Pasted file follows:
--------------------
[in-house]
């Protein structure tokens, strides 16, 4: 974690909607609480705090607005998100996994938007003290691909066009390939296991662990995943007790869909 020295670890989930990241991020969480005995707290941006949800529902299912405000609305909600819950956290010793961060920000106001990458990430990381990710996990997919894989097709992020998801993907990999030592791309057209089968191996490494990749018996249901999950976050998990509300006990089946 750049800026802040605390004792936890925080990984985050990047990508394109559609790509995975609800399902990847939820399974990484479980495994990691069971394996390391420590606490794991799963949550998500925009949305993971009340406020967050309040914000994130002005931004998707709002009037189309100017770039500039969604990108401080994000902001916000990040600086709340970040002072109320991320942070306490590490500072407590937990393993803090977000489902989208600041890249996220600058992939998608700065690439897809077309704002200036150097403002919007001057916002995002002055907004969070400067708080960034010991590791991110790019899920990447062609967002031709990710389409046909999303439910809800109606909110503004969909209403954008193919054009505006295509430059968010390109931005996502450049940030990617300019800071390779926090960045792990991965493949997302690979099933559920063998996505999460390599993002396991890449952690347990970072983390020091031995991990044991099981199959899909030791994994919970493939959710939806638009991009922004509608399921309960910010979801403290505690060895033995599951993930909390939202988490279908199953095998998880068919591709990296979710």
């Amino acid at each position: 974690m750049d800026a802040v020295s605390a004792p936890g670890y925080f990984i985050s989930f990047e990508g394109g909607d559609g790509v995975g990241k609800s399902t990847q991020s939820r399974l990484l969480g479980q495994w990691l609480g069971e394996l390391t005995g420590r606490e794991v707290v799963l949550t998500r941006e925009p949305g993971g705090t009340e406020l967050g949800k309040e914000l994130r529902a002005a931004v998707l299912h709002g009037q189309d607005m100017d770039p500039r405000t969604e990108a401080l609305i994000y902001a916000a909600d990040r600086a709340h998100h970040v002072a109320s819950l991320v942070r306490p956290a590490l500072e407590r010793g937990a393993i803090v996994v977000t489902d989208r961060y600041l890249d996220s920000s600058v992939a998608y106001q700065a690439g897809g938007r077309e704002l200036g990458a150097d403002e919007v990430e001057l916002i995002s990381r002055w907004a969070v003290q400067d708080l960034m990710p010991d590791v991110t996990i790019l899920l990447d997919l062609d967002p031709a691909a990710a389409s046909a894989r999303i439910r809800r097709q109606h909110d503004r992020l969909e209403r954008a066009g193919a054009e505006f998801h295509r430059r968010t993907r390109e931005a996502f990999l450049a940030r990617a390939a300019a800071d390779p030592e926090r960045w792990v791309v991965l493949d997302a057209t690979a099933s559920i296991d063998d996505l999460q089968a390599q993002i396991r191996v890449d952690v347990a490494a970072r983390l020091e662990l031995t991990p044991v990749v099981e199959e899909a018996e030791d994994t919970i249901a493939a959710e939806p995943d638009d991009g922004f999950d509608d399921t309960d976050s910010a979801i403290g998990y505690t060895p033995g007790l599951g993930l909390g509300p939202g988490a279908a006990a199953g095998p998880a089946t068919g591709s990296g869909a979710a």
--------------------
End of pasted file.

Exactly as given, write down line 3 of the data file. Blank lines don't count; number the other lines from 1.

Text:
């Amino acid at each position: 974690m750049d800026a802040v020295s605390a004792p936890g670890y925080f990984i985050s989930f990047e990508g394109g909607d559609g790509v995975g990241k609800s399902t990847q991020s939820r399974l990484l969480g479980q495994w990691l609480g069971e394996l390391t005995g420590r606490e794991v707290v799963l949550t998500r941006e925009p949305g993971g705090t009340e406020l967050g949800k309040e914000l994130r529902a002005a931004v998707l299912h709002g009037q189309d607005m100017d770039p500039r405000t969604e990108a401080l609305i994000y902001a916000a909600d990040r600086a709340h998100h970040v002072a109320s819950l991320v942070r306490p956290a590490l500072e407590r010793g937990a393993i803090v996994v977000t489902d989208r961060y600041l890249d996220s920000s600058v992939a998608y106001q700065a690439g897809g938007r077309e704002l200036g990458a150097d403002e919007v990430e001057l916002i995002s990381r002055w907004a969070v003290q400067d708080l960034m990710p010991d590791v991110t996990i790019l899920l990447d997919l062609d967002p031709a691909a990710a389409s046909a894989r999303i439910r809800r097709q109606h909110d503004r992020l969909e209403r954008a066009g193919a054009e505006f998801h295509r430059r968010t993907r390109e931005a996502f990999l450049a940030r990617a390939a300019a800071d390779p030592e926090r960045w792990v791309v991965l493949d997302a057209t690979a099933s559920i296991d063998d996505l999460q089968a390599q993002i396991r191996v890449d952690v347990a490494a970072r983390l020091e662990l031995t991990p044991v990749v099981e199959e899909a018996e030791d994994t919970i249901a493939a959710e939806p995943d638009d991009g922004f999950d509608d399921t309960d976050s910010a979801i403290g998990y505690t060895p033995g007790l599951g993930l909390g509300p939202g988490a279908a006990a199953g095998p998880a089946t068919g591709s990296g869909a979710a």